Good very early morning and Happy New Year 2019!!! Rain continues overnight, with temperatures bottoming out now in the mid 30s and rising to the 40s overnight. While it’s all rain now, the near half-inch of snow that fell earlier this evening – well, technically the snow that fell last year – still remains on grassy surfaces, and more importantly, still remains on roads. A slushy and slick mess will remain on the roads for the first few hours of 2019, as rain makes its way into the snow (and the sleet that fell during the transition to rain). Be very careful if out on the roads tonight! New Year’s plus slick roads is not a good combination, so if you need to travel, be ultra cautious.

The heavy rain overnight will end predawn, giving way to decreasing clouds for this first day of 2019. The high will be 52, and a high wind warning is in effect from 8 AM to 3 PM as winds will be southwest at 10 to 25 mph, with gusts up to 55 mph possible as winds shift to the west midday. Winds continue to shift to the northwest going into tomorrow morning, with a low of 17 and a northwest wind of 5-15 mph, gusting up to 20 mph.

Wednesday will be mostly sunny and 31, with a northwest wind at around 5 mph. Light northwest winds prevail Wednesday night, with partly cloudy skies and a low near 20; light snow is possible late that night into Thursday mid-morning.

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Any snow will give way to mostly sunny skies and a high near 35 Thursday, before increasing clouds take hold Thursday night with a low near 25. Friday will feature skies turning cloudy, a high near 43, and a chance of afternoon rain. Rain is possible Friday night, getting to near 35 degrees, before morning rain is possible Saturday, giving way to mostly cloudy skies and a high near 43.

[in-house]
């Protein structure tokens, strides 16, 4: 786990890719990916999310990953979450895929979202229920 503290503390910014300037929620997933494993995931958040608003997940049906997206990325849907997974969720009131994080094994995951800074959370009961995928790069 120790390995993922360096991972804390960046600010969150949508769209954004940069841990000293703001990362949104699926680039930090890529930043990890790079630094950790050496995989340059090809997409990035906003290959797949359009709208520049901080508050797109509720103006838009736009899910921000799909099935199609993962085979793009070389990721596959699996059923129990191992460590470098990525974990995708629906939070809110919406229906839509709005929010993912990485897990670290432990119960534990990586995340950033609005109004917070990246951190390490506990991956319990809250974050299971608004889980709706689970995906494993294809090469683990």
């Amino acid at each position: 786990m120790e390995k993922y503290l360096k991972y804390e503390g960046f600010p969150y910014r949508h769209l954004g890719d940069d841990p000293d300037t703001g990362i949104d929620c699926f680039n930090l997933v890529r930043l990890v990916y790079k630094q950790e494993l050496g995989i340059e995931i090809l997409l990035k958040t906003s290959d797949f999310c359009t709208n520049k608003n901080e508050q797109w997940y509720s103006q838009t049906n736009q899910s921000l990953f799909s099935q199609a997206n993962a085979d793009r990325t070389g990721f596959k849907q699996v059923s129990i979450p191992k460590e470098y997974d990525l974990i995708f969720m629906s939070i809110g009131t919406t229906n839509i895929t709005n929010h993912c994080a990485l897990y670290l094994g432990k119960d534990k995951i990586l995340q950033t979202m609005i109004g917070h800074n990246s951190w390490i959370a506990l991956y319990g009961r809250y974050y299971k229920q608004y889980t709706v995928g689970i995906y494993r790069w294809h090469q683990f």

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Happy New Year!!!

Published by Nathan Coram

Hello! I'm Nathan Coram, a 20 year old meteorology student and weather geek, and am in my junior year at UMass Lowell as a meteorology major. I am the current Vice President of the UML American Meteorological Society Local Student Chapter. Prior to at UML, I attended the Dracut school system for my K-12 years, having graduated from Dracut High in 2018. I first got into weather with the December 2008 ice storm, which knocked out my electricity for 4 days. I had no idea how it could be raining and becoming ice immediately, and how rain can knock out power. (Now I do - warm layer aloft, cold air at surface). But I didn't really get into it until the heat of July 2010 and specifically a few severe weather events during that month, followed by the year 2011, which featured several high profile weather events. Since then I have had a growing interest, and am hoping to make it into the meteorology field, preferably with NOAA/NWS. But for now, I'm blogging here on Dracut Weather (also on Twitter and Facebook), helping with the UML Weather Center social media, and tweeting about the weather on my own account as well. Thanks for visiting!

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